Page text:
If you are lucky enough to see carrots with their green tops still intact, you *need* to make carrot top pesto. Also, if you need a quick and easy vegan entree you *need* to make carrot top pesto. So basically, you need to make it. Enough said?
Carrot top greens are often overlooked or tossed. However, they make a bright and fresh spring pesto. If you haven’t tried carrot top pesto before, you’re in for a treat.
(Plus, why does basil get all of the love when it comes to pesto? Might as well save your basil for its many other uses if you can make an amazing pesto out of carrot tops.
Let’s get right to it:
Carrot Top Pesto
A bright and fresh Carrot Top Pesto made from fresh spring carrots
- 1 1/2 cups packed carrot top greens (stems removed if possible)
- 2 cloves garlic, peeled
- 1/2 cup pine nuts
- 1/3 cup extra virgin olive oil
- 1/2 tsp salt
- Steamed carrots
Rinse the carrot greens and make sure they are free from dirt and/or debris. Remove the thick stems and set aside; save the feathery tips for the pesto.
Add sorted and washed carrot greens to a food processor; add garlic and pine nuts; process until evenly chopped.
Slowly add in the olive oil and continue to process. (Add more olive oil if desired to make a thinner pesto.)
Add salt and taste to make sure flavors are balanced.
Toss with pasta and steamed carrots if desired.
A few tips on carrot greens: First, you’re going to want to make sure they’re thoroughly cleaned. That’s right, especially if they’re organic. Get all of that dirt, debris, and possibly even tiny critters out of there (sorry, but being realistic!).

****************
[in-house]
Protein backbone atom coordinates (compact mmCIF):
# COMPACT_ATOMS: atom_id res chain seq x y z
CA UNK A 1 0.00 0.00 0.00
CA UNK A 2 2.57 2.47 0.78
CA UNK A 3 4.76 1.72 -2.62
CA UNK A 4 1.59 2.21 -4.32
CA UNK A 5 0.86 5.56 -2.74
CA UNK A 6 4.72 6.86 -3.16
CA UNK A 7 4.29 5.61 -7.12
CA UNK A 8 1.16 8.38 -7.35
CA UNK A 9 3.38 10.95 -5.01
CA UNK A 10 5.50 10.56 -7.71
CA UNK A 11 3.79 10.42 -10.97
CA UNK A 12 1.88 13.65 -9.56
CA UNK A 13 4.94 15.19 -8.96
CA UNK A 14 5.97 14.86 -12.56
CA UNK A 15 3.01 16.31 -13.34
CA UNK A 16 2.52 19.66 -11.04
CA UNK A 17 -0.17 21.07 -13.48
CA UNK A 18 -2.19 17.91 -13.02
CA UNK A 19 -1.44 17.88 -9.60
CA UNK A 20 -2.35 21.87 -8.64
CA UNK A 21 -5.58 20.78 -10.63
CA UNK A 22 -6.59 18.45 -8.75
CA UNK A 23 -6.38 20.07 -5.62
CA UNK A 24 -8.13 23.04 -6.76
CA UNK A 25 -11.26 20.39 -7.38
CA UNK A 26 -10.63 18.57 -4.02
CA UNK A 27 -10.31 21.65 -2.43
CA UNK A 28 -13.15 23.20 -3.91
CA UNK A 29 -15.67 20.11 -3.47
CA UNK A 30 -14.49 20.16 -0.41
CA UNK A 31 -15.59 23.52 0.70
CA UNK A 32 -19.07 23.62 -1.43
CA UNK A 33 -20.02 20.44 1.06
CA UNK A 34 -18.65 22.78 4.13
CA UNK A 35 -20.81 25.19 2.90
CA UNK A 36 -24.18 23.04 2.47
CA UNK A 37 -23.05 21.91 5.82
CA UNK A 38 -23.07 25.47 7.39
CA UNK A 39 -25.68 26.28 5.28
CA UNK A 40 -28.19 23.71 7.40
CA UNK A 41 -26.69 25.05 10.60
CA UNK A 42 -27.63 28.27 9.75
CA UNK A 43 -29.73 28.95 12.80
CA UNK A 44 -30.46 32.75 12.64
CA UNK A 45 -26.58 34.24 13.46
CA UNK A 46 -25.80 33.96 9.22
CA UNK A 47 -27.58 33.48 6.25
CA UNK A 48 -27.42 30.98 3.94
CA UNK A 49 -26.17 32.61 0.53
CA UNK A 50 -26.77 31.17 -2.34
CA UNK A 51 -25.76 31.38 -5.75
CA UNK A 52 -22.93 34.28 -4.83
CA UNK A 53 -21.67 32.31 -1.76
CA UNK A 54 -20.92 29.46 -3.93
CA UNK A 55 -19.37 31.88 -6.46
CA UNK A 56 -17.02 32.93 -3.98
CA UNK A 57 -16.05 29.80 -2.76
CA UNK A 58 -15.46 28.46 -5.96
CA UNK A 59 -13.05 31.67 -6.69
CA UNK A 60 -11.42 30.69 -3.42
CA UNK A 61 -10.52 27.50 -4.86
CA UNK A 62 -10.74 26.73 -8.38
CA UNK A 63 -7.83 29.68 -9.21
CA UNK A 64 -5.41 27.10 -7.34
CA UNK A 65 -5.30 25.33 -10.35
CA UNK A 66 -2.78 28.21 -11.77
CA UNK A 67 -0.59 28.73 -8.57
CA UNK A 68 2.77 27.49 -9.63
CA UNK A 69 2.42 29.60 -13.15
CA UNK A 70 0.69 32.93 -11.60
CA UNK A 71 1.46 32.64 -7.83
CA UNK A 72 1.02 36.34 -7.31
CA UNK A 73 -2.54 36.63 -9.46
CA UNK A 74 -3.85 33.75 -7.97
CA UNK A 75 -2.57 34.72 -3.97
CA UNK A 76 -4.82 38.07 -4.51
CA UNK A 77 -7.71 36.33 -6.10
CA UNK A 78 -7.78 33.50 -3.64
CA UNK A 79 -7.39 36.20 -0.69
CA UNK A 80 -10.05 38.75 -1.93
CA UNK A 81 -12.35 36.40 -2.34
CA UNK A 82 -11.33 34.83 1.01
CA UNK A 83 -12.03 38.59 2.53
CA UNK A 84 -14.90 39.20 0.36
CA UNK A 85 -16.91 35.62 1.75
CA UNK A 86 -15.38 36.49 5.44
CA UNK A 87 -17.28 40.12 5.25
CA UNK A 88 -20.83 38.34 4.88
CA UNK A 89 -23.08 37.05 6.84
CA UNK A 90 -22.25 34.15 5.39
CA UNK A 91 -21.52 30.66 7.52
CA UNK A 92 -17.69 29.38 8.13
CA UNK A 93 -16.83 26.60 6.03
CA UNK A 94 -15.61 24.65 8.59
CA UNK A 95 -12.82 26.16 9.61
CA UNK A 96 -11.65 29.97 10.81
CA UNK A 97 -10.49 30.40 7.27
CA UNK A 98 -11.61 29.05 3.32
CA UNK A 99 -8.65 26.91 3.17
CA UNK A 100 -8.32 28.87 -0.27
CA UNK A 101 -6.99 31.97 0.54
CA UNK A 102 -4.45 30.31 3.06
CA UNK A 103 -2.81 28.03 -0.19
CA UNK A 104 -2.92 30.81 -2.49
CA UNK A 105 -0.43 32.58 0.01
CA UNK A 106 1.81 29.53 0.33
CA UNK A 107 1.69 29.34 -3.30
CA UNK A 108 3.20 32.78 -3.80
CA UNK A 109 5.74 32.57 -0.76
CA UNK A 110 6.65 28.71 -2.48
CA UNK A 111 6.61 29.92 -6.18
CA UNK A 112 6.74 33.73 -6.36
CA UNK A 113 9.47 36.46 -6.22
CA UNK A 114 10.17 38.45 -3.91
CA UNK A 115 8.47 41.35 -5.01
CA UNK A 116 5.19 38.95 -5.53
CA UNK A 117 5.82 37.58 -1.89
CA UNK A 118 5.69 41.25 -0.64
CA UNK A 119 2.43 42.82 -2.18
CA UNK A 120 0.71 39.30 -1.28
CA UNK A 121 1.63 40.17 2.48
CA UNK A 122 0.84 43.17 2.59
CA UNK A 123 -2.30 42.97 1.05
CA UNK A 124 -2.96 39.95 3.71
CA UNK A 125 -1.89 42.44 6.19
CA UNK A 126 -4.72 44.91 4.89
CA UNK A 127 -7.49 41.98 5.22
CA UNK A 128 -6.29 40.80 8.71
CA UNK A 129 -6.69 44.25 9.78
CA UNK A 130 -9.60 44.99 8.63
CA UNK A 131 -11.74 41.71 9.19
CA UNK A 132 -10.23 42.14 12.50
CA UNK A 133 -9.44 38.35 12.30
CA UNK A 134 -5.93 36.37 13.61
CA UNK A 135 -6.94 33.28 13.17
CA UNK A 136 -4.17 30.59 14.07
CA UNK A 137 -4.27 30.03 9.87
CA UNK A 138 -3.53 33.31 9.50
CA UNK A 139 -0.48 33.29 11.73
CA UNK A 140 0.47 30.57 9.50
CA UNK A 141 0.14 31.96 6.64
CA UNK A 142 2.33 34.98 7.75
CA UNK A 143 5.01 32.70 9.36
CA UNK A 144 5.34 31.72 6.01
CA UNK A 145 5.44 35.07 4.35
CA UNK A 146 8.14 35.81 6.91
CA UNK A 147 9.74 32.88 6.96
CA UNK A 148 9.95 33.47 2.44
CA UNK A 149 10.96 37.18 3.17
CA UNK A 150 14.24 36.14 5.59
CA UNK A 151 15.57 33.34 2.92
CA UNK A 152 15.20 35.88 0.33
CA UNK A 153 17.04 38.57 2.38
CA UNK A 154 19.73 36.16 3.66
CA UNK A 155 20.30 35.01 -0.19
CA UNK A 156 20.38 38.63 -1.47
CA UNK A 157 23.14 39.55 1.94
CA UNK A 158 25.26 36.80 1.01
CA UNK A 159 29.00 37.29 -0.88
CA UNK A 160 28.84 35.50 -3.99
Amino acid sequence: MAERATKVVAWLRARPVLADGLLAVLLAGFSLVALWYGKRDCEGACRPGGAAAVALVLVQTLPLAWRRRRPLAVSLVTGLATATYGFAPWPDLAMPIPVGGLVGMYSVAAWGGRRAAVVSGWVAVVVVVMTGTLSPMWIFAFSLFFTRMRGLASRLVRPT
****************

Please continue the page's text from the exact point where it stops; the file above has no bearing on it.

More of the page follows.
Then you’re going to want to separate out the stems. We found that if we just slide our fingers along the stem, we can detach the feathery leaves from the stem, and then set the stem aside.
Furthermore, this pesto is vegan because we haven’t included any cheese in it. But you can definitely add cheese to the pesto, if that’s your thing. Alternatively, you can also just sprinkle some on top of the pesto.
Last but not least, you may want to adjust these proportions to taste. If you like a thinner pesto, add a little more olive oil. If you like a creamier pesto, add cashews instead of pine nuts. Additionally, if you want a smoother “green” feel, add a little bit of fresh spinach into the mix. It’s your pesto – you can make it how you like it.
P.S. Looking for another alternative pesto? Try this Arugula-Walnut Pesto (we served it with roasted carrots).
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